We have heard from many self-employed users of our online benefits calculator who have been affected by COVID-19. Many of these people were surprised and disappointed when they heard that they didn’t qualify for support when they needed it, despite paying tax and national insurance.

Harmonise rules for Class 1 and Class 2 national insurance contributions to allow self-employed people to qualify for contributory benefits.

A further example is the unequal treatment of income between employer-administered support such as Statutory Sick Pay (SSP) or Statutory Maternity Pay (SMP), and the equivalent for those who do not qualify for employer-based support but who would receive the non-employer equivalents of ESA and Maternity Allowance. Employer-based support is treated as earnings under Universal Credit and so benefits from the work allowance and Universal Credit is reduced by 63% of the remainder, meaning the person keeps 37p in the pound. In contrast, the equivalent benefits for those not receiving employer-administered support do not attract a work allowance and are deducted from Universal Credit on a pound for pound basis.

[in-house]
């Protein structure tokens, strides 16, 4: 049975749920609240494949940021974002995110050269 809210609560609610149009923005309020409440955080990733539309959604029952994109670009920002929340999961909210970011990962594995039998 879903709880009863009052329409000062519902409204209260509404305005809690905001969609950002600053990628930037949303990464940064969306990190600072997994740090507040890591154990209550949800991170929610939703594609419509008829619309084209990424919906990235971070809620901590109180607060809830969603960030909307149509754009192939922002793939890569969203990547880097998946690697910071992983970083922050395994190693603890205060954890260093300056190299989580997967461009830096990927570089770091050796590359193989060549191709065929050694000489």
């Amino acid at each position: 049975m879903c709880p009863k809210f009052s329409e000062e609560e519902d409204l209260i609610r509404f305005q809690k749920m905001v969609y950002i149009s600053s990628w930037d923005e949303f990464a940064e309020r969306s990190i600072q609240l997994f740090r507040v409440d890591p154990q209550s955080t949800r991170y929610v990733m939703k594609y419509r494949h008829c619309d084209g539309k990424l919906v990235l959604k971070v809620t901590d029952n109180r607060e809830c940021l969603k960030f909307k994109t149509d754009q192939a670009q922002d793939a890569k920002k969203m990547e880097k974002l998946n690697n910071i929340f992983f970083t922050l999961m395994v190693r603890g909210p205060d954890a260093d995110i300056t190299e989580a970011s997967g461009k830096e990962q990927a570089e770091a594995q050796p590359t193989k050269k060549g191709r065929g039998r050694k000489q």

4. People with fluctuating earnings do not fully benefit from work allowances

Work allowances are the amounts that households with children or those with limited capability for work can earn before their Universal Credit begins to be withdrawn.

Households with regular earnings will have the work allowance applied in each Assessment Period. However, for those with fluctuating earnings, the work allowance is only applied in the months where earnings are greater than this allowance. This means that if two households, one with regular and one with irregular earnings, earn the same amount over a two month period, the household with irregular earnings can receive less Universal Credit support. An example illustrating this point is shown below.